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2016 | 2015 | 2014 | 2013 | 2012 | 2011 | 2010 | 2009 | 2008 | 2007 | 2006 | 2005 | 2003

1-20 of 22 items from 2016   « Prev | Next »


NYC Touts Growth of Biz Employment, Push for Diversity with Film Commission’s 50th Anniversary Celebration

8 June 2016 9:02 AM, PDT | Variety - Film News | See recent Variety - Film News news »

The boom in film and TV lensing during the past 10 years in New York City has been undeniable. Now Mayor Bill de Blasio and film commissioner Julie Menin are honing the focus to ensure that the wealth spreads throughout the city, by promoting what de Blasio called programs “to make this a five-borough industry that reaches every kind of New Yorker.”

De Blasio and Menin, commissioner of the Mayor’s Office of Media and Entertainment, unveiled Wednesday an initiative to distribute 1,000 free tickets to Broadway shows and another 1,000 movie tickets to residents of public housing in the city. That effort to increase access to the arts is part of a celebration of the 50th anniversary of the founding of what was the Mayor’s Office of Film, Theater and Broadcasting.

To herald New York’s continued push to expand its footprint in media and entertainment, de Blasio and Menin unveiled »

- Cynthia Littleton

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NYC Touts Growth of Biz Employment, Push for Diversity with Film Commission’s 50th Anniversary Celebration

8 June 2016 9:02 AM, PDT | Variety - TV News | See recent Variety - TV News news »

The boom in film and TV lensing during the past 10 years in New York City has been undeniable. Now Mayor Bill de Blasio and film commissioner Julie Menin are honing the focus to ensure that the wealth spreads throughout the city, by promoting what de Blasio called programs “to make this a five-borough industry that reaches every kind of New Yorker.”

De Blasio and Menin, commissioner of the Mayor’s Office of Media and Entertainment, unveiled Wednesday an initiative to distribute 1,000 free tickets to Broadway shows and another 1,000 movie tickets to residents of public housing in the city. That effort to increase access to the arts is part of a celebration of the 50th anniversary of the founding of what was the Mayor’s Office of Film, Theater and Broadcasting.

To herald New York’s continued push to expand its footprint in media and entertainment, de Blasio and Menin unveiled »

- Cynthia Littleton

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Money Monster review

30 May 2016 4:09 AM, PDT | Den of Geek | See recent Den of Geek news »

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George Clooney stars and Jodie Foster directs: here's our review of Money Monster...

“We don’t do gotcha journalism here,” says TV executive producer Patty Fenn (Julia Roberts) near the beginning of Money Monster, before wearily adding, “We don’t do journalism, period.”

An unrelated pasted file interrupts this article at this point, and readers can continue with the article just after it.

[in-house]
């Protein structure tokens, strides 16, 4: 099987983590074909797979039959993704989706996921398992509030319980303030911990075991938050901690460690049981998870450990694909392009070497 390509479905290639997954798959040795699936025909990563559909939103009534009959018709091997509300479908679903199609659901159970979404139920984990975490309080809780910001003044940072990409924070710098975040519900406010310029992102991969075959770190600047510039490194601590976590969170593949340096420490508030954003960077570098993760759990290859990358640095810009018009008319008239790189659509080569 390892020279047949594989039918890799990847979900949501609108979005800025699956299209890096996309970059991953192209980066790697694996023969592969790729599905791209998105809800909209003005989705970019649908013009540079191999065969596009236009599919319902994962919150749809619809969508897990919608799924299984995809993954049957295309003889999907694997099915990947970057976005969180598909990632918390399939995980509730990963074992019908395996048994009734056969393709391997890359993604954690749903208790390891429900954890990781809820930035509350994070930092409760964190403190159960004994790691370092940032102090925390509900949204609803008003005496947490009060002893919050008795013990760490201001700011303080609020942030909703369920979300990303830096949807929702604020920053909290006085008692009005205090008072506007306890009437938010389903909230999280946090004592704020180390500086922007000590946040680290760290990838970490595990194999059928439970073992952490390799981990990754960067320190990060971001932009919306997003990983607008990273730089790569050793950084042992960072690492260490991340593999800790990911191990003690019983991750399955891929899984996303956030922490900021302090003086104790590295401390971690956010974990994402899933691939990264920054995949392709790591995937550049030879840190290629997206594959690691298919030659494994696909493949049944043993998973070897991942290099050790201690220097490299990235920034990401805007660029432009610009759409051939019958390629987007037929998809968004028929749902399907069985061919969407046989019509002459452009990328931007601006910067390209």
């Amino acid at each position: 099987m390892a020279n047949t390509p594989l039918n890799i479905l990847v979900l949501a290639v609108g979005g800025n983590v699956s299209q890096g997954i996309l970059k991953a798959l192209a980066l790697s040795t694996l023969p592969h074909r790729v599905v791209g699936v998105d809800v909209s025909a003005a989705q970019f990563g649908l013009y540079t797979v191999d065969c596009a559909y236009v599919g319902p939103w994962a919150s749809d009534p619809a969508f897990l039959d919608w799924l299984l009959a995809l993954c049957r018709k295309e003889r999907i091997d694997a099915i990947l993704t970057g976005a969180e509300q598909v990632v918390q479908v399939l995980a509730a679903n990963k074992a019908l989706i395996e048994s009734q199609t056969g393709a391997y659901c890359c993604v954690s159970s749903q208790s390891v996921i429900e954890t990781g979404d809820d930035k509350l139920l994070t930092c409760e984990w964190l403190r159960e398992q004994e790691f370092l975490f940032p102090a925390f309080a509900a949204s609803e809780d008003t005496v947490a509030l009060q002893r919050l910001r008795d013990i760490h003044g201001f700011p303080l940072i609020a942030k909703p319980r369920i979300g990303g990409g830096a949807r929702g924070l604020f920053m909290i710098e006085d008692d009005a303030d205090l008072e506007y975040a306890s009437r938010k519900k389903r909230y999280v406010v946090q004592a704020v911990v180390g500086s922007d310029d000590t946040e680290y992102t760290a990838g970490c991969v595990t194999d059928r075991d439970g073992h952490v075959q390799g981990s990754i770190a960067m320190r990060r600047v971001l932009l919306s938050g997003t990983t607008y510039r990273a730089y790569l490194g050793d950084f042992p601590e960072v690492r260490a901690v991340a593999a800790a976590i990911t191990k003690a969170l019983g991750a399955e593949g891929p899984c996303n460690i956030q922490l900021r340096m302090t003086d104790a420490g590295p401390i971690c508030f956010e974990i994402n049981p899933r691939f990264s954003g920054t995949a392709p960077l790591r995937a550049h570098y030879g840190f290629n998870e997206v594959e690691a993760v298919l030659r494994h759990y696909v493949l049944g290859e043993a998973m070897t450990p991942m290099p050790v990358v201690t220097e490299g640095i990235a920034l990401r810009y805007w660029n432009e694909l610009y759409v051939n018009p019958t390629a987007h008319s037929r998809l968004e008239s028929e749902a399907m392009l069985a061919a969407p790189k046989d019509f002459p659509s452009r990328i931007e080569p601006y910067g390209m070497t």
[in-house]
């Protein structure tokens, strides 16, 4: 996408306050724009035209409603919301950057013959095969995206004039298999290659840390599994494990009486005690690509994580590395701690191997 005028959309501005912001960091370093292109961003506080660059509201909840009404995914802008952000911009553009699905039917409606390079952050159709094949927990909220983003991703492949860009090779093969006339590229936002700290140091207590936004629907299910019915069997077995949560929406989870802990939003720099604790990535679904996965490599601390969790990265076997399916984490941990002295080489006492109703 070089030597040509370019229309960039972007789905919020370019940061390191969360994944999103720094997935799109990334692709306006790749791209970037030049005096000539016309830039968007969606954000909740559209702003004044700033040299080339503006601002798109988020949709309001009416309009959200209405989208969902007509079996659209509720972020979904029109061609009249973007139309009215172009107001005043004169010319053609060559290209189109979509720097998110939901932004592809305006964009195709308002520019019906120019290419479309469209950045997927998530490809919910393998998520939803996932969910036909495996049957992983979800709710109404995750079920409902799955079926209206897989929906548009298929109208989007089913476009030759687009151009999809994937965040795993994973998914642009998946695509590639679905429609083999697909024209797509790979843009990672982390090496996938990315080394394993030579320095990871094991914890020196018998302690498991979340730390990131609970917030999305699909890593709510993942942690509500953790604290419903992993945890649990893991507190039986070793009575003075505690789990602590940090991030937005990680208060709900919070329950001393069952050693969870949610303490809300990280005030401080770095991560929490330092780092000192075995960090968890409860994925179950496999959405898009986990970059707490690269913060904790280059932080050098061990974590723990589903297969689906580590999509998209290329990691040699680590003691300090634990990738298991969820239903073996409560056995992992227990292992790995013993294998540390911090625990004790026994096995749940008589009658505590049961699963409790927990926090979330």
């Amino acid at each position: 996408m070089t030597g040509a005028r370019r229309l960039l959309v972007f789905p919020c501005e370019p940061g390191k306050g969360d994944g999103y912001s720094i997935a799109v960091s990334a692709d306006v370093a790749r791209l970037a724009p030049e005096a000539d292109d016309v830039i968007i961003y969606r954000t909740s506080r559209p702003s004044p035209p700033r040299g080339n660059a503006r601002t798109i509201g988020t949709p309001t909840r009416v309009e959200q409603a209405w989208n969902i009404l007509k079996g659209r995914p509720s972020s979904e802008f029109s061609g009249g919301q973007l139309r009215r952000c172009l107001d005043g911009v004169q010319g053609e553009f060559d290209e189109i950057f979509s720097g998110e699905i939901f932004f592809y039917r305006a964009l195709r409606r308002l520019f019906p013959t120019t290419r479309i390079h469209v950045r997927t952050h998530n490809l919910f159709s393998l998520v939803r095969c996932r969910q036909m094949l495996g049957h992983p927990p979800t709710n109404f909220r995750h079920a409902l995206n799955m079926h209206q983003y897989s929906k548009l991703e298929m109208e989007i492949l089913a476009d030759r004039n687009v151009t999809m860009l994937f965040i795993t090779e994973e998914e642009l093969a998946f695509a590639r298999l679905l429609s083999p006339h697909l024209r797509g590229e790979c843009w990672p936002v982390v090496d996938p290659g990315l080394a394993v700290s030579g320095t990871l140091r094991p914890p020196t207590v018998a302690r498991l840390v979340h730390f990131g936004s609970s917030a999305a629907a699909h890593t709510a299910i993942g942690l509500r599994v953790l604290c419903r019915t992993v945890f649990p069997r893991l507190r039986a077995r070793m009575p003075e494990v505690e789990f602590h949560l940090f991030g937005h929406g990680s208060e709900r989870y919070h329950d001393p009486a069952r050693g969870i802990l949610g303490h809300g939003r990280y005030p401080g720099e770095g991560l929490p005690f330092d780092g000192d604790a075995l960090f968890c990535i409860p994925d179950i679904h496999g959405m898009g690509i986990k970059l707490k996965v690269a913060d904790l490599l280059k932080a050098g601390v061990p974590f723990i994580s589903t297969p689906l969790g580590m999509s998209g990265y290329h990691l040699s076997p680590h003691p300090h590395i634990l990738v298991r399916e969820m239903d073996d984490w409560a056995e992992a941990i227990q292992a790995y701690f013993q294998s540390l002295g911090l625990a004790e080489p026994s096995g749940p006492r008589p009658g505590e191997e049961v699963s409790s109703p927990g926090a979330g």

Taking Network and Dog Day Afternoon as reference points, the new film by Jodie Foster uses a straightforward thriller format to examine the loss of trust between the powerful, the powerless and the media in recent times. It's less mischievous about it than Adam McKay's The Big Short, which sustained its articulate rage about the financial crisis to devastating comedic effect, but as the above line suggests, it's also accordingly more multiplex-friendly in its satirical leanings.

Money Monster is the live cable show presented by financial guru Lee Gates (George Clooney), who pitches himself as an entertainer rather than a journalist, much to Patty's frustration. »

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Money Monster: the financial thriller that’ll leave you short-changed

23 May 2016 1:00 AM, PDT | The Guardian - Film News | See recent The Guardian - Film News news »

Jodie Foster’s directing comeback – starring George Clooney and Julia Roberts – wants to sock it to capitalism, but it’s just too smug to take seriously

Money Monster is a thriller made by members of the 10% who truly want to stick it to the 1%. It comes on all Bernie Sanders – it even features a closing quote from Sanders-backer Robert Reich – but really, every frame votes Hillary.

Skilfully directed by Jodie Foster – her first outing since she made, rather ill-fatedly, The Beaver with Mel Gibson – and filled with strong performances from Julia Roberts, George Clooney and Jack O’Connell, its main drawback is a screenplay with too many writers that’s a Frankenstein-monster of off-cuts from liberal 1970s classics such as Dog Day Afternoon, Network and Alan J Pakula’s Rollover (and that’s just for starters...).

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- John Patterson

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Outlander's Catriona Balfe on Why She Took on a Key Role in Money Monster with George Clooney and Julia Roberts